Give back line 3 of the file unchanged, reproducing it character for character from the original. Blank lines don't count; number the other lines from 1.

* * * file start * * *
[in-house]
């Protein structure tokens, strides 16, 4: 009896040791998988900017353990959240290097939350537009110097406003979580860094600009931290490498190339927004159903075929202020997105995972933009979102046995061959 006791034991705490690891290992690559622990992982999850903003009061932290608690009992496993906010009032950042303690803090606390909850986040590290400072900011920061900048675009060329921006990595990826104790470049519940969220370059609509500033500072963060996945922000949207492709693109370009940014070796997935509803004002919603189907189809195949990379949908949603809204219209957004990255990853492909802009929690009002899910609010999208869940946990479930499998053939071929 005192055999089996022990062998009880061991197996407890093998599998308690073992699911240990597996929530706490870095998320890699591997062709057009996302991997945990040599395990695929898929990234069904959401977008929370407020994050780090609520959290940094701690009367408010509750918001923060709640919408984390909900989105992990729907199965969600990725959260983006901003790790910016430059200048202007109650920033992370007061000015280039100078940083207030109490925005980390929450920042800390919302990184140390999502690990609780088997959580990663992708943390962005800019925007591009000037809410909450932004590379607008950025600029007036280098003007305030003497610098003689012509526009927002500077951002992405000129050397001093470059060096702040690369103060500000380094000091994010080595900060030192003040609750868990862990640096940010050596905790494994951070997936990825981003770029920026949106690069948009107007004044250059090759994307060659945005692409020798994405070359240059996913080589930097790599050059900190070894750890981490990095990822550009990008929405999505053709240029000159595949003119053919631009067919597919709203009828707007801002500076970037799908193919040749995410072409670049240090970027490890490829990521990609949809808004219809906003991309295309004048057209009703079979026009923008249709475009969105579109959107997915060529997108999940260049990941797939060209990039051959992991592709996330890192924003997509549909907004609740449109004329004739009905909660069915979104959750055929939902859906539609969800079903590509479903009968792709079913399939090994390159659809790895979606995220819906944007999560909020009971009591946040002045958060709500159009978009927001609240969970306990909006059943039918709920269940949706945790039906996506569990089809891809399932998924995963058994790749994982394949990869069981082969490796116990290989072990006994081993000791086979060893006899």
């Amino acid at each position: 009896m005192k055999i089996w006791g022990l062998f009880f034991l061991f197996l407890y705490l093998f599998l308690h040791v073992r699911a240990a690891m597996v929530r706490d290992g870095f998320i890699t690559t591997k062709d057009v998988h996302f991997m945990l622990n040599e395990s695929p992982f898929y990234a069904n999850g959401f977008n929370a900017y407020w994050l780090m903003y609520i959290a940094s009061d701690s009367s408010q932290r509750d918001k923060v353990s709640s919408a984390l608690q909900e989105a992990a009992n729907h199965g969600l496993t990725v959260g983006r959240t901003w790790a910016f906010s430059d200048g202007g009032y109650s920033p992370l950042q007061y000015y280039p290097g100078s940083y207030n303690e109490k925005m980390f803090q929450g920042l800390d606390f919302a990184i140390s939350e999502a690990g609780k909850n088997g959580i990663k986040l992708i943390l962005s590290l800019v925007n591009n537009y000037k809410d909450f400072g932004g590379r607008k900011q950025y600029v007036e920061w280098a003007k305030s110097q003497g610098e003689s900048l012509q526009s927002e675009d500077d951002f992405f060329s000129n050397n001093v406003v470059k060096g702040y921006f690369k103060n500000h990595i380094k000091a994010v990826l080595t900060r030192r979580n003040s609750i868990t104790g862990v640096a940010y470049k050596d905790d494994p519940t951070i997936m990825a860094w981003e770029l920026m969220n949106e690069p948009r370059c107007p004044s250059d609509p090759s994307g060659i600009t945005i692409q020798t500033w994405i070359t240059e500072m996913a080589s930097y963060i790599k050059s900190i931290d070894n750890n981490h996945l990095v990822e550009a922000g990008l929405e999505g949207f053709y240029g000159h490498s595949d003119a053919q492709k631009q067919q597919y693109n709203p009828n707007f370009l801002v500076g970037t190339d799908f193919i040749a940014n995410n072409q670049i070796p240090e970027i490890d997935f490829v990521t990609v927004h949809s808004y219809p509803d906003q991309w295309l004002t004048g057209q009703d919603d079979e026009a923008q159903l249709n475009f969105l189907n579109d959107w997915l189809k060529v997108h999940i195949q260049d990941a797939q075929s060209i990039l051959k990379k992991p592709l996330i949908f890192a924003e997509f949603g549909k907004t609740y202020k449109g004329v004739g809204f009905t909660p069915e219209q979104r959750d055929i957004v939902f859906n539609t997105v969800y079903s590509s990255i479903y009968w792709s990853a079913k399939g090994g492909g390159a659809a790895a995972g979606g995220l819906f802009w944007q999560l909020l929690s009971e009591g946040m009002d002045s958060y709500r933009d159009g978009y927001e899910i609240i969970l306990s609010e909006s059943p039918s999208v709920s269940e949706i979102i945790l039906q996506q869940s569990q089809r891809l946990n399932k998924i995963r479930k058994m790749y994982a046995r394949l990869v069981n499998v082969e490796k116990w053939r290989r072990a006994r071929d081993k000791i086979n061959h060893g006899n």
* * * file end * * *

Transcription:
């Amino acid at each position: 009896m005192k055999i089996w006791g022990l062998f009880f034991l061991f197996l407890y705490l093998f599998l308690h040791v073992r699911a240990a690891m597996v929530r706490d290992g870095f998320i890699t690559t591997k062709d057009v998988h996302f991997m945990l622990n040599e395990s695929p992982f898929y990234a069904n999850g959401f977008n929370a900017y407020w994050l780090m903003y609520i959290a940094s009061d701690s009367s408010q932290r509750d918001k923060v353990s709640s919408a984390l608690q909900e989105a992990a009992n729907h199965g969600l496993t990725v959260g983006r959240t901003w790790a910016f906010s430059d200048g202007g009032y109650s920033p992370l950042q007061y000015y280039p290097g100078s940083y207030n303690e109490k925005m980390f803090q929450g920042l800390d606390f919302a990184i140390s939350e999502a690990g609780k909850n088997g959580i990663k986040l992708i943390l962005s590290l800019v925007n591009n537009y000037k809410d909450f400072g932004g590379r607008k900011q950025y600029v007036e920061w280098a003007k305030s110097q003497g610098e003689s900048l012509q526009s927002e675009d500077d951002f992405f060329s000129n050397n001093v406003v470059k060096g702040y921006f690369k103060n500000h990595i380094k000091a994010v990826l080595t900060r030192r979580n003040s609750i868990t104790g862990v640096a940010y470049k050596d905790d494994p519940t951070i997936m990825a860094w981003e770029l920026m969220n949106e690069p948009r370059c107007p004044s250059d609509p090759s994307g060659i600009t945005i692409q020798t500033w994405i070359t240059e500072m996913a080589s930097y963060i790599k050059s900190i931290d070894n750890n981490h996945l990095v990822e550009a922000g990008l929405e999505g949207f053709y240029g000159h490498s595949d003119a053919q492709k631009q067919q597919y693109n709203p009828n707007f370009l801002v500076g970037t190339d799908f193919i040749a940014n995410n072409q670049i070796p240090e970027i490890d997935f490829v990521t990609v927004h949809s808004y219809p509803d906003q991309w295309l004002t004048g057209q009703d919603d079979e026009a923008q159903l249709n475009f969105l189907n579109d959107w997915l189809k060529v997108h999940i195949q260049d990941a797939q075929s060209i990039l051959k990379k992991p592709l996330i949908f890192a924003e997509f949603g549909k907004t609740y202020k449109g004329v004739g809204f009905t909660p069915e219209q979104r959750d055929i957004v939902f859906n539609t997105v969800y079903s590509s990255i479903y009968w792709s990853a079913k399939g090994g492909g390159a659809a790895a995972g979606g995220l819906f802009w944007q999560l909020l929690s009971e009591g946040m009002d002045s958060y709500r933009d159009g978009y927001e899910i609240i969970l306990s609010e909006s059943p039918s999208v709920s269940e949706i979102i945790l039906q996506q869940s569990q089809r891809l946990n399932k998924i995963r479930k058994m790749y994982a046995r394949l990869v069981n499998v082969e490796k116990w053939r290989r072990a006994r071929d081993k000791i086979n061959h060893g006899n």